The NCAA Appears to Have Kept Things Together With Today's Decision, but for How Long?

Chris Dukes

SI's Ross Dellenger has reported the NCAA Board of Governors did not vote on whether or not to cancel fall sports championships during a Tuesday meeting. 

Shortly Dellinger's report, Stadium's Brett McMurphy reported the governing body will leave the decision up to individual divisions, allowing for the drastic differences between them. 

The agenda item, labeled "4c" said simply "fall sports championships", which many believed would lead to a vote on whether to cancel them outright. 

A decision to cancel had the potential to leave the FBS as the only active sport still playing at the collegiate level, which could have even bigger implications - as presented by Sports Illustrated over the weekend. 

Many believe the Power 5 could have decided to make a move to stage its own fall championships, a decision that could forever change the landscape of college football. 

One veteran college administrator described the NCAA and Power 5 as having long been embroiled in an "existential crisis," and wondered whether this fall sports gambit could be "the crack in the armor" that leads to an eventual split."Is this the final break?" The source asked. "You could have two championships: one from the (Power 5) and potentially some Group of 5s joining them, and a second one for everybody else in the spring. ... It's going to be real strange."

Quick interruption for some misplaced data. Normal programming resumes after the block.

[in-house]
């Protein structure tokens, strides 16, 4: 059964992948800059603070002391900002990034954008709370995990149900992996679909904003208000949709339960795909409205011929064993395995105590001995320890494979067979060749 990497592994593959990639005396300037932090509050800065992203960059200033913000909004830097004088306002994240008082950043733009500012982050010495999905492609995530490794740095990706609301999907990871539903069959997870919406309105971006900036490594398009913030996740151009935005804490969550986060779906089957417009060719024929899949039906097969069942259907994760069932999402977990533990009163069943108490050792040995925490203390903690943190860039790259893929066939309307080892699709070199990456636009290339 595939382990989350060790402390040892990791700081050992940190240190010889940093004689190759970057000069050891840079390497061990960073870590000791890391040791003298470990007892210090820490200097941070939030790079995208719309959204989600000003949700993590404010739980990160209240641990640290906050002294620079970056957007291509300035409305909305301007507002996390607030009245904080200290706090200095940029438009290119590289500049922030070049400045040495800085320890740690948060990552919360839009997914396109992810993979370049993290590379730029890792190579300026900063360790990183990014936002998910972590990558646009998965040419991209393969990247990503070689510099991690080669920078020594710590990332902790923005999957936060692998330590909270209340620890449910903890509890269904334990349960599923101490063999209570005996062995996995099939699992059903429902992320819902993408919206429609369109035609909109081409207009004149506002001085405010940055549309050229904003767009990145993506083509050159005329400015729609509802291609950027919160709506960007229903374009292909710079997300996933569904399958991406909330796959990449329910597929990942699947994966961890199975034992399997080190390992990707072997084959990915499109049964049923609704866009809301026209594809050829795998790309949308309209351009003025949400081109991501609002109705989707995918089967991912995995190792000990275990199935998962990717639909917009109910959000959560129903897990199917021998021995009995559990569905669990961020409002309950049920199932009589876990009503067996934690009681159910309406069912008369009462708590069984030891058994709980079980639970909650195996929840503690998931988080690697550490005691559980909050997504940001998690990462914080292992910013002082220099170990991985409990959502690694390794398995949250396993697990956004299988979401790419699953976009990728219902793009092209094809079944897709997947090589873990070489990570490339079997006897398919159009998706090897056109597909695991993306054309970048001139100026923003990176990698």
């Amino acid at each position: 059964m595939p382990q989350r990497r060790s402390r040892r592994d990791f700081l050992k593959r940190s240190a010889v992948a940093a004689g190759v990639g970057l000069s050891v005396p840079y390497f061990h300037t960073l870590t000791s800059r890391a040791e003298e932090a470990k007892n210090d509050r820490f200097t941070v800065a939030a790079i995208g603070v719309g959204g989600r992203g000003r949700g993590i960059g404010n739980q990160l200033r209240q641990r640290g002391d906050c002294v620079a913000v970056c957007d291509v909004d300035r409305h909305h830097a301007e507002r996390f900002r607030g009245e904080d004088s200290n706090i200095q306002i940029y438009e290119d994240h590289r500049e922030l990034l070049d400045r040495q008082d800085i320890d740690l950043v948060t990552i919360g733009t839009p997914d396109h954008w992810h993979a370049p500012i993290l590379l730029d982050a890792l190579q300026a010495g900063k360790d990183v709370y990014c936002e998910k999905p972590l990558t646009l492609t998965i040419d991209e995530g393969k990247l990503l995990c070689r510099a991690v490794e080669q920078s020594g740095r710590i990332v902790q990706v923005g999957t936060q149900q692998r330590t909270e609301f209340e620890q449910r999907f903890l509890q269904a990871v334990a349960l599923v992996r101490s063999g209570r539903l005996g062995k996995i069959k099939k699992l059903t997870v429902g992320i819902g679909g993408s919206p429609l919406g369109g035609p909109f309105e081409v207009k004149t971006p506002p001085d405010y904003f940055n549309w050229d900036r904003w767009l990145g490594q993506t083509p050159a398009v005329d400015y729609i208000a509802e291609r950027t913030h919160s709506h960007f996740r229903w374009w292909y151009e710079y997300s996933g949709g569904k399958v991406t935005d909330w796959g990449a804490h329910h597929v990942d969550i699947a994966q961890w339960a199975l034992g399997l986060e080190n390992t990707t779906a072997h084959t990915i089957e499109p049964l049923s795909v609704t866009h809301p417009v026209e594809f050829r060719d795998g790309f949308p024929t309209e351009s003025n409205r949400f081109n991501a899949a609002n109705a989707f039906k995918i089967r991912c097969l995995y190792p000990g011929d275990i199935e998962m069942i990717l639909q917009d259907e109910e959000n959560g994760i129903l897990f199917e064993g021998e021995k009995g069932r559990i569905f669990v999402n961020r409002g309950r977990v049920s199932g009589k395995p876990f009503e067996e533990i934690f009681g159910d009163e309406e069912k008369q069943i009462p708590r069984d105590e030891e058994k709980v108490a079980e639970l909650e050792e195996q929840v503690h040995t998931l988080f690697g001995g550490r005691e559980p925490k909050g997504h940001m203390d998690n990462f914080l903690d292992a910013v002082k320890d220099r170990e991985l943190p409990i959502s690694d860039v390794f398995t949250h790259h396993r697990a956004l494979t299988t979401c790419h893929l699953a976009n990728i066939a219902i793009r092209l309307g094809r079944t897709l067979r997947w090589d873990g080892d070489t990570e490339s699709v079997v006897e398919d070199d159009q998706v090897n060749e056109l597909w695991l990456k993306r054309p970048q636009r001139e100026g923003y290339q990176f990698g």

Our take 

Rumors of the Power 5 breaking off from the NCAA have been rampant all around the game for more than a decade, but it appears we are closer now than we've ever been before. 

Today's decision to give each division autonomy should keep all of college sports unified under one banner for now, but it also exposes the major differences between big-time Power 5 programs and smaller schools. 

While the smaller levels of college football and basketball certainly take the game seriously, it's just not on the same level as the FBS. It's like grouping Amazon in with a non-profit co-op in a small town. 

The rift still exists and it only seems to be growing bigger with every giant TV contract the larger conferences secure. 

Comments (3)
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Davis1123
Davis1123

I think we'll see a split when the conferences work out their new TV contracts. Isn't that in 2024?

2 Replies

Smithy
Smithy

That will probably also mean the end of the Big 12.

Chris Dukes
Chris Dukes

Editor

Like I said in the story, I've been hearing athletic directors and conference commissioners kicking the idea of a split around for as long as I've followed college football. I think it's a threat they tend to bring around when the NCAA does something they don't like, but one day something could push them over the edge.


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